BACKGROUND: Infarcts of the rostral brainstem often cause vertical gaze palsies but may also produce inappropriate convergence that manifests as pseudoabducens palsy and convergence-retraction nystagmus (CRN). Although the substrate for vergence has been defined in the monkey as lying dorsal and lateral to the oculomotor nucleus, the human homologue is unknown.Method:- The authors reviewed the clinical features, ocular findings, and CT or MR lesions in seven patients with pseudoabducens palsy and "top-of-the-basilar" infarction. They reviewed the literature for infarcts causing pseudoabducens palsy or CRN with precise autopsy localization. The authors then mapped the location of the infarcts on anatomic templates. RESULTS: The smallest MR infarct produced an ipsilateral pseudoabducens palsy and CRN, and was located just rostral to the oculomotor nucleus, near the midbrain-diencephalic junction. Two patients with only contralateral pseudoabducens palsy had both subthalamic and thalamic infarction. Four patients with bilateral pseudoabducens palsy had larger infarcts involving the midbrain. All patients with pseudoabducens palsy had upgaze palsy. Two patients with CRN from the literature had small infarcts near the midbrain-diencephalic junction at autopsy. CONCLUSIONS: Lesions near the midbrain-diencephalic junction are important for the development of pseudoabducens palsy. Pseudoabducens palsy and CRN are probably both manifestations of abnormal vergence activity. Inhibitory descending pathways for convergence may pass through the thalamus and decussate in the subthalamic region. ( info)

8/73. Bilateral medial medullary infarction.

    We present a case of bilateral medial medullary infarction demonstrated by magnetic resonance imaging (MRI) and review 12 previously reported cases. We classify these 13 cases (including the present case) into two groups according to the extent of the ischemic region: type 1, the ischemic lesion developed from the medullary pyramid to the medial longitudinal fasciculus; type 2, the lesion was confined to the medullary pyramid.A 71 year old man presented with slight disturbance of consciousness, dysarthria, disturbance of leftward gaze, no gag reflex and tetraparesis. He developed nearly complete horizontal ophthalmoplegia. MRI revealed upper medial medullary infarction bilaterally that extended to the pontomedullary junction. We propose that the prognosis of type 2 bilateral medial medullary infarction is better than that of type 1. Furthermore, the prognosis of bilateral medial medullary infarction itself may be better than previously indicated. ( info)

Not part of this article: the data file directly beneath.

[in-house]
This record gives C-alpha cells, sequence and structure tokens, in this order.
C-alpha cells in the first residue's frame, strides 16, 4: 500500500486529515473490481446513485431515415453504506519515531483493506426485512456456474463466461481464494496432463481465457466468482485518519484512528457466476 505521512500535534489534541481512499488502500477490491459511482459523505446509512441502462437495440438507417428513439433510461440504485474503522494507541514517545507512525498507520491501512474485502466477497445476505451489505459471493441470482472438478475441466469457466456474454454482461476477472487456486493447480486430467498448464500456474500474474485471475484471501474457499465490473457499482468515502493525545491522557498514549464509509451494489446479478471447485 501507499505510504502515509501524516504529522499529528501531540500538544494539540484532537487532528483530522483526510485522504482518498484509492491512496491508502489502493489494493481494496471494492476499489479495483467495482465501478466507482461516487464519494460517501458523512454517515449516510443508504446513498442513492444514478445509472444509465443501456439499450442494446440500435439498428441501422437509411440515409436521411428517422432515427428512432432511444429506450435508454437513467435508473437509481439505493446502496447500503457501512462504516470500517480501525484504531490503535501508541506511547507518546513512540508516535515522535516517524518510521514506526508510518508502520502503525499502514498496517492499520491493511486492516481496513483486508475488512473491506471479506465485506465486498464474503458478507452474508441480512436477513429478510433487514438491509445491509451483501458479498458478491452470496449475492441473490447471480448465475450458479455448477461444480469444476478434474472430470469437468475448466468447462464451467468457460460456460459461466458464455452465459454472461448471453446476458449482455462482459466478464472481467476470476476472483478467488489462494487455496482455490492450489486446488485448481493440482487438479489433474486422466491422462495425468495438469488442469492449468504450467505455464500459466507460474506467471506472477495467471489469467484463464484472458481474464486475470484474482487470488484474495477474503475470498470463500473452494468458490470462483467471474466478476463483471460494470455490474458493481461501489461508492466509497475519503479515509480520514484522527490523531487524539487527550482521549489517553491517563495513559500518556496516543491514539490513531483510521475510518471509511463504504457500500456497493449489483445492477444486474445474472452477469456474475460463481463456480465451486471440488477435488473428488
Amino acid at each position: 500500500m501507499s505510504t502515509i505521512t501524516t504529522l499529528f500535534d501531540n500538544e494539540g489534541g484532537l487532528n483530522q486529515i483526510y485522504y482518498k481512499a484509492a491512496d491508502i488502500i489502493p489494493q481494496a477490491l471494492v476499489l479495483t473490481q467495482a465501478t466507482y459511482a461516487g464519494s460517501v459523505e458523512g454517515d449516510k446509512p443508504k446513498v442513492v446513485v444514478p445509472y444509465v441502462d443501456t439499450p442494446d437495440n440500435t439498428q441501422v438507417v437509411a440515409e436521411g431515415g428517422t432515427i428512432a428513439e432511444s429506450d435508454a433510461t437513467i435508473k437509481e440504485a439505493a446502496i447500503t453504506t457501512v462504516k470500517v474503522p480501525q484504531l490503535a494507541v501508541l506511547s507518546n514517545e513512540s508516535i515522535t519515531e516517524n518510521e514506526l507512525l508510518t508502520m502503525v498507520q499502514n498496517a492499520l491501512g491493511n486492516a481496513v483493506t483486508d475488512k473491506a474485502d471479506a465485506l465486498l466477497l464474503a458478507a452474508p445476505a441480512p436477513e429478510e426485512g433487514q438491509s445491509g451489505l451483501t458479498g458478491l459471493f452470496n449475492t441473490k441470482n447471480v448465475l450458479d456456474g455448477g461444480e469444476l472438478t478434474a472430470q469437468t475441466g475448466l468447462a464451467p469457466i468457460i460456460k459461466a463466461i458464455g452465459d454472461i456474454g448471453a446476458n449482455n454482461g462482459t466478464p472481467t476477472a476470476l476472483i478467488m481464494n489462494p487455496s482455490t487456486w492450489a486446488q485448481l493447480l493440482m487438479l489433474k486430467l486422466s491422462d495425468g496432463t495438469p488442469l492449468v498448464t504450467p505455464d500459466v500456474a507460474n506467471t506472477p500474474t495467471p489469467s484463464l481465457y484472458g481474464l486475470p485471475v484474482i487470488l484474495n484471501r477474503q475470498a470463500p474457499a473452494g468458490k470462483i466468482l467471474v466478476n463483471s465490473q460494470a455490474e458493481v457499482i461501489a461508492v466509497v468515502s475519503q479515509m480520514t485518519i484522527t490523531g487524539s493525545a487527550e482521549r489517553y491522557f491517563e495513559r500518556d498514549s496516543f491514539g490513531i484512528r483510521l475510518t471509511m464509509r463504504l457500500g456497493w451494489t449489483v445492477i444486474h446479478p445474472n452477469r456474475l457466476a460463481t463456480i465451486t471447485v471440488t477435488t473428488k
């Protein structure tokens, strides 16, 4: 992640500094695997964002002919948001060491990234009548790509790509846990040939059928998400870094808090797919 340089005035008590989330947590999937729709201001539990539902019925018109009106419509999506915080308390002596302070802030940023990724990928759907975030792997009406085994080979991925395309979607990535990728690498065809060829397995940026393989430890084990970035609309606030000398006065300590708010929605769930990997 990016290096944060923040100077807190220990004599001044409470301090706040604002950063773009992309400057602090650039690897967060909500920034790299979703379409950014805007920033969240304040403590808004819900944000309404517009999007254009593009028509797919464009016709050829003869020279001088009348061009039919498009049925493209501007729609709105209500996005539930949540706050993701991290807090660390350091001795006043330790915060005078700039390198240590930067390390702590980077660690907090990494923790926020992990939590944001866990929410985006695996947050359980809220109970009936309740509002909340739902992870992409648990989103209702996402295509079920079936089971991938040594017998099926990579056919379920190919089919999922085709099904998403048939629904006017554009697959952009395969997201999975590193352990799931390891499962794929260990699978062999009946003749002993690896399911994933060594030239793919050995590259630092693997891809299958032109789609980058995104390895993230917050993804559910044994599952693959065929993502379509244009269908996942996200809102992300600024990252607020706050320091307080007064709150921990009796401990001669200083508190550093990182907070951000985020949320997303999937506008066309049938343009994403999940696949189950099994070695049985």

9/73. eye deviation in patients with one-and-a-half syndrome.

    To understand malalignments of the visual axes in one-and-a-half syndrome, we measured eye positions in 4 patients with this syndrome under two conditions: with Frenzel goggles to prevent eye fixation and without Frenzel goggles. When fixation was prevented with the Frenzel goggles, all patients showed mild outward deviation in both eyes. Removal of the Frenzel goggles elicited adduction of the eye ipsilateral to the side of the lesion for fixation, with greater outward deviation of the contralateral eye (acute stage), or adduction of both eyes to midposition for biocular fixation (convalescent stage). In 3 patients whose outward eye deviation with Frenzel goggles was greater on the ipsilateral side, a transition from one-and-a-half syndrome to ipsilateral internuclear ophthalmoplegia was noted, whereas a transition to ipsilateral gaze palsy was seen in the one patient whose deviation was greater on the contralateral side. These findings suggest that in one-and-a-half syndrome patients, the eyes tend to be in divergent positions when fixation is prevented; ipsilateral eye deviation may result from medial longitudinal fasciculus involvement, and contralateral eye deviation may result from paramedian pontine reticular formation involvement. Viewing a target may lead to a secondary deviation or adaptation of eye positions for fixation. ( info)

10/73. Limb myorhythmia in association with hypertrophy of the inferior olive: report of two cases.

    We report on 2 patients who uncommonly developed isolated limb myorhythmia in association with inferior olive hypertrophy (IOH) after an acute stroke in the brain stem. A slow tremor presented in the proximal upper limbs predominantly when at rest. It was aggravated by outstretched arms and by active hand movements. The surface electromyogram (EMG) recorded simultaneous activities over the agonist and antagonist muscles with a rate of 3.5 Hz and 2.5 Hz in 2 patients respectively. In the first patient, bilateral limb myorhythmia presented 12 months after the brain stem stroke, and both inferior olives were hypertrophic. In the second patient, unilateral limb myorhythmia developed in the left hand 7 months after right pontine hemorrhage, and only the right inferior olive was hypertrophic. These findings indicate that limb myorhythmia commencing after brain stem insult is anatomically and temporally related to hypertrophy of the contralateral inferior olive. Based on our 2 patients and previously reported cases, we propose that a possible causal relationship exists between limb myorhythmia and contralateral IOH, although its pathophysiological mechanisms remain to be established. We suggest that, similar to palatal myoclonus, isolated limb myorhythmia is within the clinical spectrum of IOH. ( info)
| Next ->

Leave a message about 'Brain Stem Infarctions'

We do not evaluate or guarantee the accuracy of any content in this site. Click here for the full disclaimer.